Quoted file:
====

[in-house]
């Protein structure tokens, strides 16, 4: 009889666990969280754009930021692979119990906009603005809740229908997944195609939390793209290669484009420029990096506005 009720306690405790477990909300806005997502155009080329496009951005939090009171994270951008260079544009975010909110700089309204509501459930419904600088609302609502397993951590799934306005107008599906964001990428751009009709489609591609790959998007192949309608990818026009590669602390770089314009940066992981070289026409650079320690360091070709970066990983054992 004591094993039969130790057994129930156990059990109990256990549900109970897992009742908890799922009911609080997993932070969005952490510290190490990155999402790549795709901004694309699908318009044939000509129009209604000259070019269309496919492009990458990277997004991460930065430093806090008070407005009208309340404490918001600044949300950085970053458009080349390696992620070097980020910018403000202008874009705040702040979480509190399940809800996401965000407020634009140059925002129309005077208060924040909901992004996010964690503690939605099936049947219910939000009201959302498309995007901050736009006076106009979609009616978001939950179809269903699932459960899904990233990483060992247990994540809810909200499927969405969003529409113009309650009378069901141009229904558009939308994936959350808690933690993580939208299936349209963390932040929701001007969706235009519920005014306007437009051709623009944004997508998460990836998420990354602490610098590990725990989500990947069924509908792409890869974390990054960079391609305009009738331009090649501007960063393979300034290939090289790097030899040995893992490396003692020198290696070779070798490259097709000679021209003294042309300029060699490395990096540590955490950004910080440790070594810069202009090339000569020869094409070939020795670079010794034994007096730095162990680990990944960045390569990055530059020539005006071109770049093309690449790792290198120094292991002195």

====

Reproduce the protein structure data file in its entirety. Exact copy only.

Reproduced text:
[in-house]
């Protein structure tokens, strides 16, 4: 009889666990969280754009930021692979119990906009603005809740229908997944195609939390793209290669484009420029990096506005 009720306690405790477990909300806005997502155009080329496009951005939090009171994270951008260079544009975010909110700089309204509501459930419904600088609302609502397993951590799934306005107008599906964001990428751009009709489609591609790959998007192949309608990818026009590669602390770089314009940066992981070289026409650079320690360091070709970066990983054992 004591094993039969130790057994129930156990059990109990256990549900109970897992009742908890799922009911609080997993932070969005952490510290190490990155999402790549795709901004694309699908318009044939000509129009209604000259070019269309496919492009990458990277997004991460930065430093806090008070407005009208309340404490918001600044949300950085970053458009080349390696992620070097980020910018403000202008874009705040702040979480509190399940809800996401965000407020634009140059925002129309005077208060924040909901992004996010964690503690939605099936049947219910939000009201959302498309995007901050736009006076106009979609009616978001939950179809269903699932459960899904990233990483060992247990994540809810909200499927969405969003529409113009309650009378069901141009229904558009939308994936959350808690933690993580939208299936349209963390932040929701001007969706235009519920005014306007437009051709623009944004997508998460990836998420990354602490610098590990725990989500990947069924509908792409890869974390990054960079391609305009009738331009090649501007960063393979300034290939090289790097030899040995893992490396003692020198290696070779070798490259097709000679021209003294042309300029060699490395990096540590955490950004910080440790070594810069202009090339000569020869094409070939020795670079010794034994007096730095162990680990990944960045390569990055530059020539005006071109770049093309690449790792290198120094292991002195």